Editorial | A ruling against Vong resolution

Paulo Coutinho

judge at the Court of First Instance (TJB) decided to adjourn the trial of Sulu Sou (and Scott Chiang) sine die pending a decision by the Court of Second Instance (TSI) over a request filed by the defendant with the TSI to suspend a deliberation made by the Legislative Assembly last month – namely, the plenary vote for the suspension of the lawmaker’s mandate.

Interestingly enough, Judge Cheong Weng Tong of TJB rejected the opinion of Sou’s lawyer by stating loud and clear that the two cases are related and therefore her court cannot go ahead with the proceedings while an appeal stands at a higher instance court (see report on these pages).

On the one hand, as Jorge Menezes argued, the cases are of a totally different matter and it would not be uncommon if all the actions run concurrently.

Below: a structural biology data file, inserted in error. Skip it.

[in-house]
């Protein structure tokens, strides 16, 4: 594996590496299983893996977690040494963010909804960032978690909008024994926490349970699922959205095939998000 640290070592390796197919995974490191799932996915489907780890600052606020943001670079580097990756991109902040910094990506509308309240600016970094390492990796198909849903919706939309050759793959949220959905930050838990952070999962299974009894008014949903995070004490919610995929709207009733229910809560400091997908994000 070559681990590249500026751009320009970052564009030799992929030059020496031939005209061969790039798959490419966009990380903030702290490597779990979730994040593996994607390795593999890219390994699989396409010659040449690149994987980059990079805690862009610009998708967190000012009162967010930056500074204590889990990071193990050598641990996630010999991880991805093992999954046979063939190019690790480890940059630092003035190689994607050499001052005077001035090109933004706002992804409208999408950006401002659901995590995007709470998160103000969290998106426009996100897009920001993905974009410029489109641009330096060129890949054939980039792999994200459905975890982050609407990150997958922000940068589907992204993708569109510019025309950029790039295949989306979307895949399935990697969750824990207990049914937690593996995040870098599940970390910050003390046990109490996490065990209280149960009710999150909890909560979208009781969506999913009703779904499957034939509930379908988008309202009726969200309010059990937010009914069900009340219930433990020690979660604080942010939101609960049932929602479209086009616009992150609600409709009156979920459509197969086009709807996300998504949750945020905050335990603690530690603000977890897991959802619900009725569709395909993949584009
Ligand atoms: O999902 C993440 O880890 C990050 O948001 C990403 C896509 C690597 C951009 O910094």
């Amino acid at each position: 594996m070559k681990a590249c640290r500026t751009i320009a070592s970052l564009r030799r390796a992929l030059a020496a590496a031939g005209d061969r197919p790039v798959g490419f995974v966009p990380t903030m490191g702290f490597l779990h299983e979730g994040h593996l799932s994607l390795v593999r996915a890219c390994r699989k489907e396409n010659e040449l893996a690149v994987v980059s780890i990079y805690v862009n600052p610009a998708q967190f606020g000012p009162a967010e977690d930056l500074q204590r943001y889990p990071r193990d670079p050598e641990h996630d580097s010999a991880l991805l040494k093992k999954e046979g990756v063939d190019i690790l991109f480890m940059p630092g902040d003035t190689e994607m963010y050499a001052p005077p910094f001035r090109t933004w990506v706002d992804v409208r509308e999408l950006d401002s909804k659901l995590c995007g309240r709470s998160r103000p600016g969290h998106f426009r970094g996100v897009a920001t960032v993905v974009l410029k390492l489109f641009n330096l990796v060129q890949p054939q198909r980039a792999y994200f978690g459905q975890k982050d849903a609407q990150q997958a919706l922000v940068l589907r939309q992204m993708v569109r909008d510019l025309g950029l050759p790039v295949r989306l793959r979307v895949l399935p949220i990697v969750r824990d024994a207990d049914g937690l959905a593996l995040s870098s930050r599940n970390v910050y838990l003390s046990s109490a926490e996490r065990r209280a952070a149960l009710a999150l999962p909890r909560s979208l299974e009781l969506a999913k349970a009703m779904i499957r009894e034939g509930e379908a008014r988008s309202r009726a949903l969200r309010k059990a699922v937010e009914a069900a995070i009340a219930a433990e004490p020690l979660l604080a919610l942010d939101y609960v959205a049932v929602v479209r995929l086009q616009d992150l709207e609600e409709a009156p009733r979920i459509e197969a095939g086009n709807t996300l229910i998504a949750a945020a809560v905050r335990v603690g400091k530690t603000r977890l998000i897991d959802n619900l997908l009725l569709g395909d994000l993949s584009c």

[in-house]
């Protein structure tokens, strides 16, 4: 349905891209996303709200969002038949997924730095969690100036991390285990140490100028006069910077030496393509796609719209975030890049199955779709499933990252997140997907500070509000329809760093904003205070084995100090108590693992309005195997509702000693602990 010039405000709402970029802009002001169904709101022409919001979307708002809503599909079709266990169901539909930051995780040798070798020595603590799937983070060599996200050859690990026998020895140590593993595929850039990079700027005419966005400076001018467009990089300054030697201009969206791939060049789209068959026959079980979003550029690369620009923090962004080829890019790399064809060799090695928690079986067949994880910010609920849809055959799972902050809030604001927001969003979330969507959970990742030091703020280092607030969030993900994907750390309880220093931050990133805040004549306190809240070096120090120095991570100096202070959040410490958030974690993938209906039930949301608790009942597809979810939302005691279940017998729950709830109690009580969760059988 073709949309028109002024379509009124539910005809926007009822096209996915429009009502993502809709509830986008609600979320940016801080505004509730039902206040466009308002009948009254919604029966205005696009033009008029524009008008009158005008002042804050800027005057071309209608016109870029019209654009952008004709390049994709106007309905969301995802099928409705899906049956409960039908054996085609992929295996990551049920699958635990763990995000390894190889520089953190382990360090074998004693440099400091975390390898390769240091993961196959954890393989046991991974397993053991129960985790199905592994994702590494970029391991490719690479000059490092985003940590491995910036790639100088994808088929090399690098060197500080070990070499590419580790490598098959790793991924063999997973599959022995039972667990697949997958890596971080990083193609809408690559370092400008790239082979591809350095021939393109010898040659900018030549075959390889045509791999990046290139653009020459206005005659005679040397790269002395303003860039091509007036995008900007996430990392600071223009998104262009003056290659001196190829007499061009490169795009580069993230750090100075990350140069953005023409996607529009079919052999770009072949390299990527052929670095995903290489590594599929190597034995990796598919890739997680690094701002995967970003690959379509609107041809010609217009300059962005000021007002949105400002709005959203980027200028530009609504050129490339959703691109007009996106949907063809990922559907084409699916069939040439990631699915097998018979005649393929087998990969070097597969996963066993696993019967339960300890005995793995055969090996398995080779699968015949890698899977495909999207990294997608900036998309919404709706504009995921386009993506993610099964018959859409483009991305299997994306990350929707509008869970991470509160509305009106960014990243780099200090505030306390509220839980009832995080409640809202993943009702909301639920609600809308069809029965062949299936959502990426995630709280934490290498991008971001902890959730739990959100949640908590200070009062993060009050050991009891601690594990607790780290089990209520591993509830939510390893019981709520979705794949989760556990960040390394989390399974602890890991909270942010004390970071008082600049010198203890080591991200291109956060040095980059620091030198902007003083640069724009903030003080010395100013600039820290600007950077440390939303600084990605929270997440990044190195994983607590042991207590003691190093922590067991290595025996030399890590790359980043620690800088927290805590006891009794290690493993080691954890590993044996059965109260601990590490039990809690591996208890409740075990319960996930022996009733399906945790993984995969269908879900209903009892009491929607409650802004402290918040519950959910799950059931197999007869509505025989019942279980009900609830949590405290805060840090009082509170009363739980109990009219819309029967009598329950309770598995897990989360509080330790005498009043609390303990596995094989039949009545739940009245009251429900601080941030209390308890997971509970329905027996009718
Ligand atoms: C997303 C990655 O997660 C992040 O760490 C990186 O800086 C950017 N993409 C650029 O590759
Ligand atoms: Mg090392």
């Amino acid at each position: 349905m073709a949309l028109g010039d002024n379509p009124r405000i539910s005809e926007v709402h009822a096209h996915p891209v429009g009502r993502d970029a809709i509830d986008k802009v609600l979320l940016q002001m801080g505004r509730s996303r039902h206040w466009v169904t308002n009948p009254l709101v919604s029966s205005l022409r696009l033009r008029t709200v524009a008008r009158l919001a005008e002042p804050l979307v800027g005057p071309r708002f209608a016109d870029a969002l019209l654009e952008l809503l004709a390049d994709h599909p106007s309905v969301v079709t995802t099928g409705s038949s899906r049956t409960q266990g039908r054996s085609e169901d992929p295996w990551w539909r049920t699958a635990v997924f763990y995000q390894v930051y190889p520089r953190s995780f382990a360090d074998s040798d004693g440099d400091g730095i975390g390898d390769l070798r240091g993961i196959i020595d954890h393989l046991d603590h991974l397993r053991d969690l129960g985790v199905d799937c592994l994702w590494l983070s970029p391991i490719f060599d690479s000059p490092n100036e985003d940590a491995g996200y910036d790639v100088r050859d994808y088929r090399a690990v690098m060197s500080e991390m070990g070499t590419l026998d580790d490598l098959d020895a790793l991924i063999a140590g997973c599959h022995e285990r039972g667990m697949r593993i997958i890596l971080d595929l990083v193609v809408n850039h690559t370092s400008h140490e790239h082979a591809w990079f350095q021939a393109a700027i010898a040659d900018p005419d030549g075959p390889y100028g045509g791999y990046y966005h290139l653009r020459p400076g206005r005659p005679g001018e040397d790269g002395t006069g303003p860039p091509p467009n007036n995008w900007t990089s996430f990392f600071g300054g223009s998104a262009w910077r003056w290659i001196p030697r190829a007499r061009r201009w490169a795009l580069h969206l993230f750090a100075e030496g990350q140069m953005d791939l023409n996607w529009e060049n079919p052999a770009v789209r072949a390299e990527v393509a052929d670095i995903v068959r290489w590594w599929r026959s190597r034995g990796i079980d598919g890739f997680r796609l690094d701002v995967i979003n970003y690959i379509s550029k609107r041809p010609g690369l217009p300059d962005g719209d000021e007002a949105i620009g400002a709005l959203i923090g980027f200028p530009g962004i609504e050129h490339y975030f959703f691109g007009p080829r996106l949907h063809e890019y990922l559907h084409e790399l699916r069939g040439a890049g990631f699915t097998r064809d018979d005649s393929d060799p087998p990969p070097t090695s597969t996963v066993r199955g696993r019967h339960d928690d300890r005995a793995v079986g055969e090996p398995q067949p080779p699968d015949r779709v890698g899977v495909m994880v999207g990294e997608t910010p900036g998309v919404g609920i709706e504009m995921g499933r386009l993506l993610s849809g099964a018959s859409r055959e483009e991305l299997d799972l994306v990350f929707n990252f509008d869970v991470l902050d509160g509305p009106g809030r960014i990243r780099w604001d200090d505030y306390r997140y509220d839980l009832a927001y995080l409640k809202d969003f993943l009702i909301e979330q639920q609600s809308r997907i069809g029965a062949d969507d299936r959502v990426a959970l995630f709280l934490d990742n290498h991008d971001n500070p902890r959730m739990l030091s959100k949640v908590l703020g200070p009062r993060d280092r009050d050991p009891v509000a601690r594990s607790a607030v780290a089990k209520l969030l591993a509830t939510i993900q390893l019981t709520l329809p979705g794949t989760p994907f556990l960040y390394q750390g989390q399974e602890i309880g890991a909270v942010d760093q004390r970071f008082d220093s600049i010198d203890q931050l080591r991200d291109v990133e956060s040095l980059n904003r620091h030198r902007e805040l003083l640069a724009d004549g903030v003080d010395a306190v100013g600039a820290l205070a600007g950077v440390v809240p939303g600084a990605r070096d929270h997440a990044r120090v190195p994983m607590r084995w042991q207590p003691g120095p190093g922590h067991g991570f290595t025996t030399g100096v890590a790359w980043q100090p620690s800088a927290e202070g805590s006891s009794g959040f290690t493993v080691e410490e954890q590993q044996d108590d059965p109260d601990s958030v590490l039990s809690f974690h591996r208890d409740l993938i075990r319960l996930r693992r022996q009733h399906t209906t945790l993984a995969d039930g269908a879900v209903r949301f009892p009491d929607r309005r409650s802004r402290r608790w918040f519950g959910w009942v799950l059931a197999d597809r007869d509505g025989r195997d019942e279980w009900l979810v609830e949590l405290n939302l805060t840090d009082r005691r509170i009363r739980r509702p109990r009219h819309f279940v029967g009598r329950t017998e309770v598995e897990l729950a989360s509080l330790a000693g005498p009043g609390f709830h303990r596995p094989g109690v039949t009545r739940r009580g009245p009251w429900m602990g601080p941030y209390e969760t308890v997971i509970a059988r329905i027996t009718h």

On the other hand, the cases are related and therefore, as lawyer Pedro Leal put it, it would be “a waste of time” if they continue with the proceedings “and even conclude the trial” of the criminal offense at the first instance if the second instance rules in favor of the appeal.

It is a conundrum, that the public prosecutor recognized at the trial, “We are at a crossroads here. We don’t know what the decision of the TSI will be.”

Yes we are and no we don’t.

What came out of this first hearing over an alleged offense of civil disobedience by the two New Macau activists has far larger political implications that reaches Sou’s suspension and reverberates to Vong’s controversial draft resolution on parliamentary immunity. The debate and vote concerning these topics was postponed for today by the AL.

The decision to adjourn by Judge Cheong implicitly says that the courts have the authority to scrutinize the legislative branch actions and their compliance with the law.

Judge Cheong just ruled out the Vong bill – in a first reading.

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